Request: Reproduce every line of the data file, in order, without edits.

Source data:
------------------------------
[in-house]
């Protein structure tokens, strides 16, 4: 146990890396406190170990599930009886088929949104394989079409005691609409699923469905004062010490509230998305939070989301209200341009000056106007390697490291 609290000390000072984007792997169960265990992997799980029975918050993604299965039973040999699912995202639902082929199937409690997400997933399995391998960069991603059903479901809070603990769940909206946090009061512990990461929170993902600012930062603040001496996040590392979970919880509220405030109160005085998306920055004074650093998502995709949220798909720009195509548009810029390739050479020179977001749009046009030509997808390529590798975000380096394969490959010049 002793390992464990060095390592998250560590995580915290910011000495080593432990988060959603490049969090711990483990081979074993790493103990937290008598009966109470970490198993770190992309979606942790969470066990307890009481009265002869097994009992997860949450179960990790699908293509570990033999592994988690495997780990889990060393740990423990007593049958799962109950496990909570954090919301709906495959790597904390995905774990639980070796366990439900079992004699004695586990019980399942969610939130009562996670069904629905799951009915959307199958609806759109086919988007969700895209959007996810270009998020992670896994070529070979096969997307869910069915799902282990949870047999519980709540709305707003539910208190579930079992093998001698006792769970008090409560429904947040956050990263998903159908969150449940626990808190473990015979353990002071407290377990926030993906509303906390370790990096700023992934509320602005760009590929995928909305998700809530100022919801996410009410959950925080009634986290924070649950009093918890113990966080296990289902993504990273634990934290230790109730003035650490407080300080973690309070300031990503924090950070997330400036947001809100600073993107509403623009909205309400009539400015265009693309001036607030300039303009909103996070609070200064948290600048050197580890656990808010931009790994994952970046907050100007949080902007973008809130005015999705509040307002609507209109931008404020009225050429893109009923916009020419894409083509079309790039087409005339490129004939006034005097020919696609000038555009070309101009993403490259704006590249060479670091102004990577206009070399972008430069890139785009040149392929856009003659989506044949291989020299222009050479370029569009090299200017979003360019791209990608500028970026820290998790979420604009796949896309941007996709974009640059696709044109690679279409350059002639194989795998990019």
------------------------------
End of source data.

[in-house]
């Protein structure tokens, strides 16, 4: 146990890396406190170990599930009886088929949104394989079409005691609409699923469905004062010490509230998305939070989301209200341009000056106007390697490291 609290000390000072984007792997169960265990992997799980029975918050993604299965039973040999699912995202639902082929199937409690997400997933399995391998960069991603059903479901809070603990769940909206946090009061512990990461929170993902600012930062603040001496996040590392979970919880509220405030109160005085998306920055004074650093998502995709949220798909720009195509548009810029390739050479020179977001749009046009030509997808390529590798975000380096394969490959010049 002793390992464990060095390592998250560590995580915290910011000495080593432990988060959603490049969090711990483990081979074993790493103990937290008598009966109470970490198993770190992309979606942790969470066990307890009481009265002869097994009992997860949450179960990790699908293509570990033999592994988690495997780990889990060393740990423990007593049958799962109950496990909570954090919301709906495959790597904390995905774990639980070796366990439900079992004699004695586990019980399942969610939130009562996670069904629905799951009915959307199958609806759109086919988007969700895209959007996810270009998020992670896994070529070979096969997307869910069915799902282990949870047999519980709540709305707003539910208190579930079992093998001698006792769970008090409560429904947040956050990263998903159908969150449940626990808190473990015979353990002071407290377990926030993906509303906390370790990096700023992934509320602005760009590929995928909305998700809530100022919801996410009410959950925080009634986290924070649950009093918890113990966080296990289902993504990273634990934290230790109730003035650490407080300080973690309070300031990503924090950070997330400036947001809100600073993107509403623009909205309400009539400015265009693309001036607030300039303009909103996070609070200064948290600048050197580890656990808010931009790994994952970046907050100007949080902007973008809130005015999705509040307002609507209109931008404020009225050429893109009923916009020419894409083509079309790039087409005339490129004939006034005097020919696609000038555009070309101009993403490259704006590249060479670091102004990577206009070399972008430069890139785009040149392929856009003659989506044949291989020299222009050479370029569009090299200017979003360019791209990608500028970026820290998790979420604009796949896309941007996709974009640059696709044109690679279409350059002639194989795998990019």